Today, Polygon reported that NRA Executive Vice President Wayne LaPierre said that violent video games and other media are to blame for the shooting at Sandy Hook Elementary.
“There exists in this country, sadly, a callous, corrupt and corrupting shadow industry that sells and sows violence against its own people,” LaPierre said at a press conference this morning. “Through vicious violent video games, with names like Bulletstorm, Grand Theft Auto, Mortal Kombat and Splatterhouse. And here’s one: It’s called Kindergarten Killers. it’s been online for 10 years. How come my research staff can find it, and all yours couldn’t, or didn’t want anyone to know you’ve found it.
“Isn’t fantasizing about killing people to get your kicks really the filthiest form of pornography,” LaPierre continued.
Essentially, LaPierre wants everyone to stop thinking that there could possibly be anything wrong with the idea that more guns make other guns safer. To do this, he’s trotted out everyone’s favorite scapegoat for the ills of society, the arts. Specifically, violent video games and film.
Of course it’s true that a great deal of video games are quite violent. Perhaps there’s even a greater proportion of violent, as opposed to non-violent, games than is necessary. However, it’s certainly true that the NRA boasts both past and present members among its ranks involved in the film community. Here is how those famous NRA members measure up to LaPierre’s standards.
Famous actor Charlton Heston (Planet of the Apes, The Ten Commandments) was perhaps one of the most prolific and well-known actors of the 20th century. He was, and continues to be, an icon and a legend. He was also the president of the National Rifle Association between the years of 1998 and 2003.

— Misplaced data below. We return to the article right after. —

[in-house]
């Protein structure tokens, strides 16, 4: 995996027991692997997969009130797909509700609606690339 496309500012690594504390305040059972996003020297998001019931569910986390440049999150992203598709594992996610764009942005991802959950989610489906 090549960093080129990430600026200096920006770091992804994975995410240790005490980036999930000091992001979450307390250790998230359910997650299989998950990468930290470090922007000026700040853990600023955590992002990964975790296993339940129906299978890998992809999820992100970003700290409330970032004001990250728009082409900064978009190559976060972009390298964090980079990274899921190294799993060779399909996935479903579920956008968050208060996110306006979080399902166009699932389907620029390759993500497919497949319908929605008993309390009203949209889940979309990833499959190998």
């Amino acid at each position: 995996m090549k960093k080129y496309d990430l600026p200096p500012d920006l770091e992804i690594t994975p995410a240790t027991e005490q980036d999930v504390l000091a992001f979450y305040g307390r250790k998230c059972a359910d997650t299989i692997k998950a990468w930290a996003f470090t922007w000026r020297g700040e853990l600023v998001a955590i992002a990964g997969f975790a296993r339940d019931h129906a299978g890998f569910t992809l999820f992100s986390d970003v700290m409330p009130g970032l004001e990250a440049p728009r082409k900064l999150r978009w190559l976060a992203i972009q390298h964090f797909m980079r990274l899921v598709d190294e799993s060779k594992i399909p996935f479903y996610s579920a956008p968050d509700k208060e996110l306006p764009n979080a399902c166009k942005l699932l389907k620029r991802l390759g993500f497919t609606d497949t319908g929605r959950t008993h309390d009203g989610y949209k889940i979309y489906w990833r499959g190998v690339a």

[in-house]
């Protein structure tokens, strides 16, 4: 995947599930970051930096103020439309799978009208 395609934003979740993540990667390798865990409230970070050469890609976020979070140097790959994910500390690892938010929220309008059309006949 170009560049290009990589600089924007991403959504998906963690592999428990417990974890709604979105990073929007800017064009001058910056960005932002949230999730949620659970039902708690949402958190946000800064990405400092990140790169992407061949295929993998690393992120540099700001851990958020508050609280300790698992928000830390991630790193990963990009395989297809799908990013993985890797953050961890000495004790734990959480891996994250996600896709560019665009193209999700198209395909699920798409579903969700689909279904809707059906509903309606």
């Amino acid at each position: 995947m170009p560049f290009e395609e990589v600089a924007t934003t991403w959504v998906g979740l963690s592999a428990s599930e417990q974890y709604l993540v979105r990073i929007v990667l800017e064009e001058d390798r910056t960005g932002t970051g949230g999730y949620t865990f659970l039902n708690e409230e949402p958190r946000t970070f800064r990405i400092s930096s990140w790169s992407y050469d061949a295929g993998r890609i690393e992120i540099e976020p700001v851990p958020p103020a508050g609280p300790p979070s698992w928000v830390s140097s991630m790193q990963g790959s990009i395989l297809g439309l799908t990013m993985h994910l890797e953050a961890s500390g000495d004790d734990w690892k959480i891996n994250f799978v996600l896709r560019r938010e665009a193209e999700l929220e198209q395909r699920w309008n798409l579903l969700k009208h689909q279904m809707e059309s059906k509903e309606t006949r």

The Omega Man, based on Richard Matheson’s I Am Legend, features Heston as he tries to survive an apocalyptic future ruled by vampires. This was accomplished by barricading himself inside his home and shooting said vampires with machine guns. When the film came to theaters, its trailer carried dulcet narration claiming that “The last man on Earth always carries an automatic weapon.”
Chuck Norris has served as a celebrity spokesperson for the NRA for years. He starred in the “Trigger the Vote” ad campaign, encouraging citizens to vote for candidates endorsed by the NRA.
As for the kinds of films that Norris has starred in over the years, I think little explanation is necessary.
Famous screenwriter and director John Milius (Red Dawn, Apocalypse Now) has actually served on the NRA board of directors multiple times. He also co-wrote Francis Ford Coppola’s film adaptation of Heart of Darkness, Apocalypse Now which, while violent, is largely a criticism of the Vietnam War and warfare in general. It’s almost as if violence in media and art can be used to denounce that violence in real life.
So how do his other films compare to this sentiment?
It’s also worth noting that the famous invasion of the United States depicted in Milius’ film actually begins with a violent school shooting.
Milius also wrote and co-wrote the scripts for the first two Dirty Harry films, which depict perhaps some of the most famous instances of gun violence in pop culture history.
Perhaps video games and other popular art forms should reevaluate the way they depict violence. Perhaps we should all take more time to consider the effect that violent media has on those that actually do have difficulty distinguishing fantasy from reality. Perhaps we should all think a little harder about the simulated violence in our lives. These are all issues that we probably should be talking about.
However, before the NRA or anyone else begins looking for a scapegoat in order remove suspicion, reevaluation and self-awareness from themselves, they should absolutely make sure they aren’t putting their collective feet into their nervous, willfully blind faces.
Latest posts by Steven Strom (see all)
- The Wolf Among Us Episode 3: A Crooked Mile review - April 26, 2014
- The Wolf Among Us Episode 2: Smoke & Mirrors Review - February 17, 2014
- SideQuesting’s Best of 2013 #9: Dota 2 - January 15, 2014